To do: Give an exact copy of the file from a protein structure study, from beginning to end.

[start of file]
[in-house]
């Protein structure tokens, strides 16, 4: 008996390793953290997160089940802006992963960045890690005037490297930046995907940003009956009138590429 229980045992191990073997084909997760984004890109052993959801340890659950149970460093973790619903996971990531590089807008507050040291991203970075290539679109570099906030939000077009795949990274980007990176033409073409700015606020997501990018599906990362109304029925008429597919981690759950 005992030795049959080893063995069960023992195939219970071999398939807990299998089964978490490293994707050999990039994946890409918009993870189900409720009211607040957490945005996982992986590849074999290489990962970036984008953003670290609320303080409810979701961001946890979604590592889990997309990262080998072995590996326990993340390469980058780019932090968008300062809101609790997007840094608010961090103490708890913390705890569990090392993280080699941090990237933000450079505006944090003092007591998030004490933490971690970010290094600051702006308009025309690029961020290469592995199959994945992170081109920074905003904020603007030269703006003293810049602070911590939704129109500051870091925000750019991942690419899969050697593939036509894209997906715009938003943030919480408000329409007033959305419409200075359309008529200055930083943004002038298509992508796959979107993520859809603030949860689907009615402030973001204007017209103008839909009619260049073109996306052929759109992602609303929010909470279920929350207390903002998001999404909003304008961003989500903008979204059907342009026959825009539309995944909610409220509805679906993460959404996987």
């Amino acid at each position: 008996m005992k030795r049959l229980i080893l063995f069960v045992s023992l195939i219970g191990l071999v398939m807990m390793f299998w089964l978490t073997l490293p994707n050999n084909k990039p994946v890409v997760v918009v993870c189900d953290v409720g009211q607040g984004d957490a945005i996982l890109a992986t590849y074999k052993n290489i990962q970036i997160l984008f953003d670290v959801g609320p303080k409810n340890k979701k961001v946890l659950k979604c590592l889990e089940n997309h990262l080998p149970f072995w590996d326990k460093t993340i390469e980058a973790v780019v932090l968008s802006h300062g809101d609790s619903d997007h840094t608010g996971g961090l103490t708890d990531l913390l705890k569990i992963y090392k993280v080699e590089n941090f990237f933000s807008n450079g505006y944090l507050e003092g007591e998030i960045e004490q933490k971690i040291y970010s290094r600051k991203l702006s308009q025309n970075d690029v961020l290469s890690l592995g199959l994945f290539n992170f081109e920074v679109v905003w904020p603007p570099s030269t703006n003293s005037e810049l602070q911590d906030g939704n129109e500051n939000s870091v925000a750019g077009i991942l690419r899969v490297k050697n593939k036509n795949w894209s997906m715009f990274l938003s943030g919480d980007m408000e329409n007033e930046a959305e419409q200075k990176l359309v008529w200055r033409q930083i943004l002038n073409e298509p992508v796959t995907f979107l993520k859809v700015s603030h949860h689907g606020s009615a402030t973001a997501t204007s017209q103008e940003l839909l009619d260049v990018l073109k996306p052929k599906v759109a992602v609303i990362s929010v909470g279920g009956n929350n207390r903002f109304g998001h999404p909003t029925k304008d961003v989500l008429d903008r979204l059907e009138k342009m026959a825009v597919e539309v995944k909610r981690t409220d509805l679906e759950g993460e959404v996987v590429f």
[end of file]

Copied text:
[in-house]
């Protein structure tokens, strides 16, 4: 008996390793953290997160089940802006992963960045890690005037490297930046995907940003009956009138590429 229980045992191990073997084909997760984004890109052993959801340890659950149970460093973790619903996971990531590089807008507050040291991203970075290539679109570099906030939000077009795949990274980007990176033409073409700015606020997501990018599906990362109304029925008429597919981690759950 005992030795049959080893063995069960023992195939219970071999398939807990299998089964978490490293994707050999990039994946890409918009993870189900409720009211607040957490945005996982992986590849074999290489990962970036984008953003670290609320303080409810979701961001946890979604590592889990997309990262080998072995590996326990993340390469980058780019932090968008300062809101609790997007840094608010961090103490708890913390705890569990090392993280080699941090990237933000450079505006944090003092007591998030004490933490971690970010290094600051702006308009025309690029961020290469592995199959994945992170081109920074905003904020603007030269703006003293810049602070911590939704129109500051870091925000750019991942690419899969050697593939036509894209997906715009938003943030919480408000329409007033959305419409200075359309008529200055930083943004002038298509992508796959979107993520859809603030949860689907009615402030973001204007017209103008839909009619260049073109996306052929759109992602609303929010909470279920929350207390903002998001999404909003304008961003989500903008979204059907342009026959825009539309995944909610409220509805679906993460959404996987």
């Amino acid at each position: 008996m005992k030795r049959l229980i080893l063995f069960v045992s023992l195939i219970g191990l071999v398939m807990m390793f299998w089964l978490t073997l490293p994707n050999n084909k990039p994946v890409v997760v918009v993870c189900d953290v409720g009211q607040g984004d957490a945005i996982l890109a992986t590849y074999k052993n290489i990962q970036i997160l984008f953003d670290v959801g609320p303080k409810n340890k979701k961001v946890l659950k979604c590592l889990e089940n997309h990262l080998p149970f072995w590996d326990k460093t993340i390469e980058a973790v780019v932090l968008s802006h300062g809101d609790s619903d997007h840094t608010g996971g961090l103490t708890d990531l913390l705890k569990i992963y090392k993280v080699e590089n941090f990237f933000s807008n450079g505006y944090l507050e003092g007591e998030i960045e004490q933490k971690i040291y970010s290094r600051k991203l702006s308009q025309n970075d690029v961020l290469s890690l592995g199959l994945f290539n992170f081109e920074v679109v905003w904020p603007p570099s030269t703006n003293s005037e810049l602070q911590d906030g939704n129109e500051n939000s870091v925000a750019g077009i991942l690419r899969v490297k050697n593939k036509n795949w894209s997906m715009f990274l938003s943030g919480d980007m408000e329409n007033e930046a959305e419409q200075k990176l359309v008529w200055r033409q930083i943004l002038n073409e298509p992508v796959t995907f979107l993520k859809v700015s603030h949860h689907g606020s009615a402030t973001a997501t204007s017209q103008e940003l839909l009619d260049v990018l073109k996306p052929k599906v759109a992602v609303i990362s929010v909470g279920g009956n929350n207390r903002f109304g998001h999404p909003t029925k304008d961003v989500l008429d903008r979204l059907e009138k342009m026959a825009v597919e539309v995944k909610r981690t409220d509805l679906e759950g993460e959404v996987v590429f």